Developing Trust and Rapport with Your Teenager

Those Darn Games

The other day I was bustling around the kitchen, cooking and tidying, when my 12-year-old son, Oliver, lumbered in to chat for a moment. He’s a large, big-boned young man – almost as tall as I am – so lumbered is the right word! The chat itself was a rare occurrence, because he’s usually glued to his video games.

I’m not too fond of those violent games with titles such as “Grand Theft Auto” and “Black Ops 2,” but I’ve long since gotten used to them. I’m pretty much inured to the fact that, at the very least, these games with their realistic graphics and careening cars keep Oliver’s mind agile and engaged while I’m cycling through my daily tasks. I’m also wise to the fact that if I would have maintained my years-long ban on certain titles, Oliver would have found a way to play them on the sly. As you know, 12-year-olds can be very crafty. But, my son and I have established that what happens in those games is not to be repeated in real life – something that’s been made very clear. As far as he’s concerned, pretending to steal cars and spray bullets at imaginary foes is actually a way to misbehave without ever actually misbehaving.

Going Airborne

So … Oliver pops into the kitchen to discuss the latest zombie dismemberment in one of his games, when he suddenly blurts out in his crackly, adolescent voice, “Mom, can I pick you up?” Without waiting for a response, he swoops in, grabs me around the waist and hoists me like a sack of goose feathers. My feet don’t hit the floor for a few seconds. The feeling was like one of those moments during a rapidly descending elevator ride – something between gravitational no-man’s-land and stomach-squelching vertigo. 

Meanwhile, I am 5 feet 9 inches tall and anywhere from 125 to 135 pounds, so I’m no wilting violet. The sensation of having my weight supported by this strapping, awkward young kid was next to surreal. Wasn’t it just yesterday I hoisted this same child on my own hip? Wasn’t I just shifting him into his car seat on the way to buy diapers and happy nappies? When did this particular boy get so heavy and dense that I’m the one being lifted by him, gaping dizzily at the tiled floor while suspended in mid-air? Has the world turned upside-down, or what?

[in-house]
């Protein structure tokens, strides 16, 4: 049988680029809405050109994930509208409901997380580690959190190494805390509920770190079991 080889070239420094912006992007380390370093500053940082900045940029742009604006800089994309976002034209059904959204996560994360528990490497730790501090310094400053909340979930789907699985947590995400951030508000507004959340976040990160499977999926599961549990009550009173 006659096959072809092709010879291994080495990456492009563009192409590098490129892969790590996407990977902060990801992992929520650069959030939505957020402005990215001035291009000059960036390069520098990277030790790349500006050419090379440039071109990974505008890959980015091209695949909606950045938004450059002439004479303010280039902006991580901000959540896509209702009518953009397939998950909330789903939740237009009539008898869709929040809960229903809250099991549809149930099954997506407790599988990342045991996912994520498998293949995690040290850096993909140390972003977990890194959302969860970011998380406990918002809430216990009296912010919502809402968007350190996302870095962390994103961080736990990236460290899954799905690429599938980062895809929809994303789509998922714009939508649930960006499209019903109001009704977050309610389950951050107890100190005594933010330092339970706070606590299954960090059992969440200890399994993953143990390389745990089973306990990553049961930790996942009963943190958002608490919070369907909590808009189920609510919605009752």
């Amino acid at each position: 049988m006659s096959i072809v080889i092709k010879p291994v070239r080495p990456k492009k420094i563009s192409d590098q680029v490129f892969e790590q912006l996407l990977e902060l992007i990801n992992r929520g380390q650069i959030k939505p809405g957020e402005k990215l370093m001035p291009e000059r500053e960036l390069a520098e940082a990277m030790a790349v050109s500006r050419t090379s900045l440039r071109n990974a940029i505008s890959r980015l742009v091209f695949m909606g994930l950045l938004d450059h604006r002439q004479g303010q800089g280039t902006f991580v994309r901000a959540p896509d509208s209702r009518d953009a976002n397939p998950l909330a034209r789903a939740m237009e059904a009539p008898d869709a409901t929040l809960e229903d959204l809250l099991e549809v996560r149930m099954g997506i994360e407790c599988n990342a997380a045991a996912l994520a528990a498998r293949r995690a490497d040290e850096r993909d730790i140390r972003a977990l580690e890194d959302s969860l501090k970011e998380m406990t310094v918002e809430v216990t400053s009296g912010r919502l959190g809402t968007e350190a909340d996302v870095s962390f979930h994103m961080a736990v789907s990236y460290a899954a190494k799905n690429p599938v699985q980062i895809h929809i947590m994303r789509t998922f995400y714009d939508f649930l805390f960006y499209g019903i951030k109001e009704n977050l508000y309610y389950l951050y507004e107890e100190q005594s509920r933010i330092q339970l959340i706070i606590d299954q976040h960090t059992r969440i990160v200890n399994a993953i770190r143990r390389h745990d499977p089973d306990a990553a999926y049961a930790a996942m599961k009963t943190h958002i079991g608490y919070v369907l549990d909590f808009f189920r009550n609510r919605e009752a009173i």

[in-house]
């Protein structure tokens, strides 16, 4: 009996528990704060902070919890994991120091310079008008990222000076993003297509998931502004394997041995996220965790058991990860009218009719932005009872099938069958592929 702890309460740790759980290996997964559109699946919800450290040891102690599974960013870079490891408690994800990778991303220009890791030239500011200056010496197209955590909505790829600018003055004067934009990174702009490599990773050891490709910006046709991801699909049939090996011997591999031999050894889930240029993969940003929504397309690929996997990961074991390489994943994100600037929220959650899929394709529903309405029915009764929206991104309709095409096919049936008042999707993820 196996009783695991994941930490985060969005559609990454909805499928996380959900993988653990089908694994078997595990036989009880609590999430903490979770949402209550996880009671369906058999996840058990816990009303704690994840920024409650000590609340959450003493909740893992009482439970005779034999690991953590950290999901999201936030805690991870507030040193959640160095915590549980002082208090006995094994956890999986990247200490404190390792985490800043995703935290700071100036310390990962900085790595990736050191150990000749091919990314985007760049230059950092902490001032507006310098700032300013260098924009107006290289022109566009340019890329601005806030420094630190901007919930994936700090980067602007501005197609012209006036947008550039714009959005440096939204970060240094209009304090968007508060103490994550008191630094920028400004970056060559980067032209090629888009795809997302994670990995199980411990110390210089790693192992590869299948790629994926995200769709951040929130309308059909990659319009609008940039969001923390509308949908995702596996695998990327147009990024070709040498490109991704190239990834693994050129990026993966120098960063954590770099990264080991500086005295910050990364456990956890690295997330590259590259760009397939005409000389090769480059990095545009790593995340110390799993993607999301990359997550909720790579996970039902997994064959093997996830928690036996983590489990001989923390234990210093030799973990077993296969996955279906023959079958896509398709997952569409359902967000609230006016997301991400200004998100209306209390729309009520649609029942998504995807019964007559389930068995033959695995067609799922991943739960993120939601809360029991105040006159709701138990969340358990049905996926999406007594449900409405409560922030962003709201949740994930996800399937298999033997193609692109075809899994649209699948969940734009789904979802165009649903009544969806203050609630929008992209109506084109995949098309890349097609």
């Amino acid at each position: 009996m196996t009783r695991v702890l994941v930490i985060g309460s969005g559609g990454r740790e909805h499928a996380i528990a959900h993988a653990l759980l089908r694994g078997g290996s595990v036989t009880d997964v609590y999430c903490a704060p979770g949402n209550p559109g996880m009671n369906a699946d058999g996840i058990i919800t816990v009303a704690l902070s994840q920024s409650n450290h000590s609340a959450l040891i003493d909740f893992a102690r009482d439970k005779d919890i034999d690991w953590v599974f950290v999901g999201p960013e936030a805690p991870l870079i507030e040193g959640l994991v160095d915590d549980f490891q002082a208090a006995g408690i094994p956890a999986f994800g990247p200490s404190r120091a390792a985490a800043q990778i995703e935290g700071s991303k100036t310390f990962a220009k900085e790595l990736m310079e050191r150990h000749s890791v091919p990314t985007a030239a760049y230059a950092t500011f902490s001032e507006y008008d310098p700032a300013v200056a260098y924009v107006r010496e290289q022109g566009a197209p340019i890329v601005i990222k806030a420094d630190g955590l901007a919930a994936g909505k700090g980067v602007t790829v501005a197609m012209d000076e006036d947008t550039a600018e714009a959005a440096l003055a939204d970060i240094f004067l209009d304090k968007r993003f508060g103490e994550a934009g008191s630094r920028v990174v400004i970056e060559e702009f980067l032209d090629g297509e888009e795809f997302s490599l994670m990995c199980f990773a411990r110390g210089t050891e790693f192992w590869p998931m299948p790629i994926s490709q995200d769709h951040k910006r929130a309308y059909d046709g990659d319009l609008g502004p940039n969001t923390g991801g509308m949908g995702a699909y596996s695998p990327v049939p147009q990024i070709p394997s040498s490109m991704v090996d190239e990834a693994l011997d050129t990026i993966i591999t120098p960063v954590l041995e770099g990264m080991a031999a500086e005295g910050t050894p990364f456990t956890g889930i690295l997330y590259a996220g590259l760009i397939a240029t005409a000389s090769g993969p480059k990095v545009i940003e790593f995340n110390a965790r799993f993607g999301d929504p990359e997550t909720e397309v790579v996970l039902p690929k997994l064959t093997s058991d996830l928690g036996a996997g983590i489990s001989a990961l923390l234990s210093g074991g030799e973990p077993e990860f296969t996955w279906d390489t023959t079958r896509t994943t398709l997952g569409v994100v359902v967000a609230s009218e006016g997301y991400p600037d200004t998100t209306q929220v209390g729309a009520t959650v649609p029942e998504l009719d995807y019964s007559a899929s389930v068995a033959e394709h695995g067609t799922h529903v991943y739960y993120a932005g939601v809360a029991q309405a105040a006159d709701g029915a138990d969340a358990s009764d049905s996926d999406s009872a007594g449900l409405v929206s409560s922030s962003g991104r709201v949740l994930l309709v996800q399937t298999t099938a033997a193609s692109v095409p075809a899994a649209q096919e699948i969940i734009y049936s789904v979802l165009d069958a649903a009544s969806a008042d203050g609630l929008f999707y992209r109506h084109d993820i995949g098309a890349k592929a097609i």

A Pivotal Moment

Being picked up by my own child was one of those pivotal moments when you realize a milestone has been reached. It tolls like a bell from a lofty old church tower – a sound you didn’t request, but one, nevertheless, that you just can’t avoid.

That day in the kitchen – only a few short weeks ago – I came face to face with a fact I’d been glimpsing reluctantly for some time: Oliver isn’t a little boy anymore. He’s a budding young man on the verge of a new life phase who will turn 13 in just a few months. His days of watching “Bob the Builder” reruns and “Teenage Mutant Ninja Turtles” episodes are long gone. Instead of finger paints and action figures, skating rinks and pee wee leagues, his world is now populated by random strangers on Xbox Live, braggy kids at junior high and – count them, three! – pretty little girlfriends, one on the bus ride home, one around the block and one who sits in front of him in several classes. Yikes! What’s a mom to do?

As Parents, We Have Choices